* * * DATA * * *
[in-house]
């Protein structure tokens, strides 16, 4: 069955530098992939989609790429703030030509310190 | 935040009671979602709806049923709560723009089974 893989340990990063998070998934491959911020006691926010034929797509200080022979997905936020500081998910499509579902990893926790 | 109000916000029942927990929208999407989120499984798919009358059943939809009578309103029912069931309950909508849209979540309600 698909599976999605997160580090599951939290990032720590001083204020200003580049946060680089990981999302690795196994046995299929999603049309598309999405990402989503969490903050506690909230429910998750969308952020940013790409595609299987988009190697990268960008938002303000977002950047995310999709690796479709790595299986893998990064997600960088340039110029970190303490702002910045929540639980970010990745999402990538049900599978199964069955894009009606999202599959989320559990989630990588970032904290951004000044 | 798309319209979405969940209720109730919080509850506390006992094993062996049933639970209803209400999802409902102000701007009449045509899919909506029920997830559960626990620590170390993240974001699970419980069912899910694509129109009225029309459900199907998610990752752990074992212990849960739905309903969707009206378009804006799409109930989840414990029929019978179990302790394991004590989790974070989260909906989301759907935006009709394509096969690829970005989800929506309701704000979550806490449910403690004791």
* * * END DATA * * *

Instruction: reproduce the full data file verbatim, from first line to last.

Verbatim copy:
[in-house]
């Protein structure tokens, strides 16, 4: 069955530098992939989609790429703030030509310190 | 935040009671979602709806049923709560723009089974 893989340990990063998070998934491959911020006691926010034929797509200080022979997905936020500081998910499509579902990893926790 | 109000916000029942927990929208999407989120499984798919009358059943939809009578309103029912069931309950909508849209979540309600 698909599976999605997160580090599951939290990032720590001083204020200003580049946060680089990981999302690795196994046995299929999603049309598309999405990402989503969490903050506690909230429910998750969308952020940013790409595609299987988009190697990268960008938002303000977002950047995310999709690796479709790595299986893998990064997600960088340039110029970190303490702002910045929540639980970010990745999402990538049900599978199964069955894009009606999202599959989320559990989630990588970032904290951004000044 | 798309319209979405969940209720109730919080509850506390006992094993062996049933639970209803209400999802409902102000701007009449045509899919909506029920997830559960626990620590170390993240974001699970419980069912899910694509129109009225029309459900199907998610990752752990074992212990849960739905309903969707009206378009804006799409109930989840414990029929019978179990302790394991004590989790974070989260909906989301759907935006009709394509096969690829970005989800929506309701704000979550806490449910403690004791």